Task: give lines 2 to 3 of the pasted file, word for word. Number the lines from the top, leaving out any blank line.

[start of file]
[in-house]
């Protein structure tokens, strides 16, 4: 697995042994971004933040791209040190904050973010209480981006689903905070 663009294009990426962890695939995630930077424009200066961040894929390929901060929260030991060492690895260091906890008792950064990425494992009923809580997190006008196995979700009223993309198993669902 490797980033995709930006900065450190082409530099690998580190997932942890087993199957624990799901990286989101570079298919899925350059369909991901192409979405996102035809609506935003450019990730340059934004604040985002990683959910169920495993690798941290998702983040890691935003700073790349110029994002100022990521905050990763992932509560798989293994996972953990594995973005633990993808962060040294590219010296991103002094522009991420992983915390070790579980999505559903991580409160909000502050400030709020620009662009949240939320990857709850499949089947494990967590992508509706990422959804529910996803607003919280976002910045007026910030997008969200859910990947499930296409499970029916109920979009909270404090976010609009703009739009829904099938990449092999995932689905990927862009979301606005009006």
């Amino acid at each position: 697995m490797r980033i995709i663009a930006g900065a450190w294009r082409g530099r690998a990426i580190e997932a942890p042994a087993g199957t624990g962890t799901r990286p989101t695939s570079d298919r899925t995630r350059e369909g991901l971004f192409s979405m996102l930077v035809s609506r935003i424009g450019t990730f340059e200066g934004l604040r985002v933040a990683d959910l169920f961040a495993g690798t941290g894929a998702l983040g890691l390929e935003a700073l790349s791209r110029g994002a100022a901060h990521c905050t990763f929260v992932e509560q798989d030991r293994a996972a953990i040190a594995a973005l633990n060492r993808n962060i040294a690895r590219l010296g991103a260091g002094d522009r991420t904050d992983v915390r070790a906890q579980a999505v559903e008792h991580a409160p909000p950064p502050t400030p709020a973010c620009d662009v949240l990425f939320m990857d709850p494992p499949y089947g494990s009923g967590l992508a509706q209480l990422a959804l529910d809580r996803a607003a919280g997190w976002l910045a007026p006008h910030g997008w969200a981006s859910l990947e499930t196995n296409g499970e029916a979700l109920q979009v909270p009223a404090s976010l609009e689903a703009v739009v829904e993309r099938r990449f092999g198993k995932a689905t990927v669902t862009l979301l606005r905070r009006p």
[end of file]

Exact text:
């Protein structure tokens, strides 16, 4: 697995042994971004933040791209040190904050973010209480981006689903905070 663009294009990426962890695939995630930077424009200066961040894929390929901060929260030991060492690895260091906890008792950064990425494992009923809580997190006008196995979700009223993309198993669902 490797980033995709930006900065450190082409530099690998580190997932942890087993199957624990799901990286989101570079298919899925350059369909991901192409979405996102035809609506935003450019990730340059934004604040985002990683959910169920495993690798941290998702983040890691935003700073790349110029994002100022990521905050990763992932509560798989293994996972953990594995973005633990993808962060040294590219010296991103002094522009991420992983915390070790579980999505559903991580409160909000502050400030709020620009662009949240939320990857709850499949089947494990967590992508509706990422959804529910996803607003919280976002910045007026910030997008969200859910990947499930296409499970029916109920979009909270404090976010609009703009739009829904099938990449092999995932689905990927862009979301606005009006």
């Amino acid at each position: 697995m490797r980033i995709i663009a930006g900065a450190w294009r082409g530099r690998a990426i580190e997932a942890p042994a087993g199957t624990g962890t799901r990286p989101t695939s570079d298919r899925t995630r350059e369909g991901l971004f192409s979405m996102l930077v035809s609506r935003i424009g450019t990730f340059e200066g934004l604040r985002v933040a990683d959910l169920f961040a495993g690798t941290g894929a998702l983040g890691l390929e935003a700073l790349s791209r110029g994002a100022a901060h990521c905050t990763f929260v992932e509560q798989d030991r293994a996972a953990i040190a594995a973005l633990n060492r993808n962060i040294a690895r590219l010296g991103a260091g002094d522009r991420t904050d992983v915390r070790a906890q579980a999505v559903e008792h991580a409160p909000p950064p502050t400030p709020a973010c620009d662009v949240l990425f939320m990857d709850p494992p499949y089947g494990s009923g967590l992508a509706q209480l990422a959804l529910d809580r996803a607003a919280g997190w976002l910045a007026p006008h910030g997008w969200a981006s859910l990947e499930t196995n296409g499970e029916a979700l109920q979009v909270p009223a404090s976010l609009e689903a703009v739009v829904e993309r099938r990449f092999g198993k995932a689905t990927v669902t862009l979301l606005r905070r009006p």